Below, Ad Age explains the state of ad industry emissions and efforts to measure them, including what more needs to be done.
Where do the ad industry’s carbon emissions come from?
While there are varying figures showing the carbon output from specific sectors of the advertising industry and emissions scopes, a broad figure showing the industry’s total carbon output is not readily available, say organizations working on measurement, including Scope3 and Ad Net Zero.
A report from sustainability initiative AdGreen this March showed that the industry emitted 2,446.1 metric tonnes of carbon dioxide equivalent (tCO2e) as a result of 515 projects completed last year. But “we believe that there are many more projects akin to those in the 50 tCO2e and above category being produced across the industry both in the UK and beyond, not yet being recorded,” the initiative's global director, Jo Fenn, said in a statement. “It’s clear that engagement is needed from organizations working on larger scale productions so that we have a more even picture.”
Here is a breakdown of what kind of emissions the industry needs to account for.
According to international standards, an organization’s carbon emissions are broadly categorized as Scope 1, 2 or 3, which respectively refer to its direct emissions; indirect pollution from external providers used by the company; and the even more indirect greenhouse gases produced by its supply chain.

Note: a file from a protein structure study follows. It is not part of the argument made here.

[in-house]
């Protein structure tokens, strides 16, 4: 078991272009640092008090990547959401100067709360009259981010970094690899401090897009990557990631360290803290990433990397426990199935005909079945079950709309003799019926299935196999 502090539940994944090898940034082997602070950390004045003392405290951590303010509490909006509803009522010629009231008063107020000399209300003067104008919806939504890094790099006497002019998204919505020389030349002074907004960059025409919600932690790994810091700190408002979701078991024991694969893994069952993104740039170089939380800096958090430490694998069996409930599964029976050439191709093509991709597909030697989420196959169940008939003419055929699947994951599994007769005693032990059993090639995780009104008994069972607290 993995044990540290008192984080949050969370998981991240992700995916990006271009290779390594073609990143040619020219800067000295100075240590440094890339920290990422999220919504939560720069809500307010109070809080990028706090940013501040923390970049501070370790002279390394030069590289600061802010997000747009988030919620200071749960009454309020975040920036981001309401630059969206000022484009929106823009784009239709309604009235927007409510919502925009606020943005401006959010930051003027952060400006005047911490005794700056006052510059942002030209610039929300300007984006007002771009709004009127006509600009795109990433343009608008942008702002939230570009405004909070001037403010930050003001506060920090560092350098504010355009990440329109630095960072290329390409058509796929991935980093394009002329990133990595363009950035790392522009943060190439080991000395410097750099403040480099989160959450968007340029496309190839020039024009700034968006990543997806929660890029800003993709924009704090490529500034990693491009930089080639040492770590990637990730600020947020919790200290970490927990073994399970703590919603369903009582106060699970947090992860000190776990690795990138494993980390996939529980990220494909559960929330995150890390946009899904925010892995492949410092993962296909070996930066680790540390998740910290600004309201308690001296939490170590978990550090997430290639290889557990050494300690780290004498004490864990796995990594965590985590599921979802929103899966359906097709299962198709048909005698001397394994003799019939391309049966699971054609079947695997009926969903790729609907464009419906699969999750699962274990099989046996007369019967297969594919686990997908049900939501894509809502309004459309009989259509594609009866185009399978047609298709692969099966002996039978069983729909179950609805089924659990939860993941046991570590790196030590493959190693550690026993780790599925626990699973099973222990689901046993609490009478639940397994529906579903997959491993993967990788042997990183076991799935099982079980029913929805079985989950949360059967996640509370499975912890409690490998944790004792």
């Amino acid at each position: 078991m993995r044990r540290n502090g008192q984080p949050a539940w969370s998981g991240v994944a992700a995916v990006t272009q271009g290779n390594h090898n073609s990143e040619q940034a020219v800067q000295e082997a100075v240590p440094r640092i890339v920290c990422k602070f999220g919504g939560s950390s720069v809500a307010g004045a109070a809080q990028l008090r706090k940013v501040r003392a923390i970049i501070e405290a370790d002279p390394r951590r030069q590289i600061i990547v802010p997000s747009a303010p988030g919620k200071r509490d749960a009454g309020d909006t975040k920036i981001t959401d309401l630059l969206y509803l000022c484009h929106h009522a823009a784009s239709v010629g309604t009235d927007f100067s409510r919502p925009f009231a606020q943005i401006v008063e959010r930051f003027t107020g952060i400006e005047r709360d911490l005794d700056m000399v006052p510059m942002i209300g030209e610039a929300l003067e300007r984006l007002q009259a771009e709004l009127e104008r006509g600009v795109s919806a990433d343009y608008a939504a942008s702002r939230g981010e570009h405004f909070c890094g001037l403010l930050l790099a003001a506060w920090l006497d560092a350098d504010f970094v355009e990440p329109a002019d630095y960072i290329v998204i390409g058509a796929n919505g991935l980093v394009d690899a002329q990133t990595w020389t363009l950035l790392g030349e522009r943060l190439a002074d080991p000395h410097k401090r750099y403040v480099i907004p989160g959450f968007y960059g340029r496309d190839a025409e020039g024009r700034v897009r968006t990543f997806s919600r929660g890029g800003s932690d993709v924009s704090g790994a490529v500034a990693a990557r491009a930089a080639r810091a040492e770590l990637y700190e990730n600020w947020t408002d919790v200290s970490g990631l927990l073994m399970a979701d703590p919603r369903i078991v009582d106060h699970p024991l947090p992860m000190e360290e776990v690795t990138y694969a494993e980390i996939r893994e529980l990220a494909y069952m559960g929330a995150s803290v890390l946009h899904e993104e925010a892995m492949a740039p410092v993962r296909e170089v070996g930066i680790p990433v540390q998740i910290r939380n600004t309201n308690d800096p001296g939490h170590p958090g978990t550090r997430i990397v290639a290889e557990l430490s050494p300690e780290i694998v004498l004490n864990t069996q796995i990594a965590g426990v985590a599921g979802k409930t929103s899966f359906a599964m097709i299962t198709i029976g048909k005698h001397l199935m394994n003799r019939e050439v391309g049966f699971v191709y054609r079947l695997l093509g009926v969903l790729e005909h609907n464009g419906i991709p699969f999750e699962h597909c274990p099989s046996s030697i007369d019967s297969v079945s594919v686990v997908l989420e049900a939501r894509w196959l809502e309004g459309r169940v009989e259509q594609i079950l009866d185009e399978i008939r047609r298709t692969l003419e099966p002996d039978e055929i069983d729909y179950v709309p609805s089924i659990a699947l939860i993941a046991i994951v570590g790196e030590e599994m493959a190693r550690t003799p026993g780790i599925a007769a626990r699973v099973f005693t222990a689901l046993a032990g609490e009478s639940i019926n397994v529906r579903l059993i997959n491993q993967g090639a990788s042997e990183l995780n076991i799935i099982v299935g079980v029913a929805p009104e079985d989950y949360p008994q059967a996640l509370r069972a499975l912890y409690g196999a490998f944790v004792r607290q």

The advertising industry’s Scope 1 emissions are straightforward: as with most other sectors, they come directly from sources that are controlled or owned by an organization, such as its vehicles or facilities.
Its Scope 2 greenhouse emissions are indirect, meaning the emissions that come from services purchased from an external provider, such as the energy bought from an electricity company.
Scope 3 emissions are harder to get a grasp on, and they are also the largest part of any company’s emissions and the most complicated to reduce. For companies in the ad industry, Scope 3 can include suppliers they use during the production process or events. Less tangibly, it also includes the carbon impact of products advertised and the emissions produced by digital-only processes, such as placing and targeting ads and digital campaigns.
This last consideration is a big one: the internet generates carbon by consuming electricity through data centers, mobile devices and transmission networks, according to Website Carbon Calculator. Online advertising is the cause of about 1% of all global energy consumption, according to researchers of a 2018 study reported by the Wall Street Journal.
Also see: 15 execs leading sustainability efforts
What have carbon measurement efforts looked like so far?
Efforts have included creating measurement tools and plans, as well as coming up with solutions to standardize measurement.
Ad Net Zero has created a five-pronged plan to reduce emissions.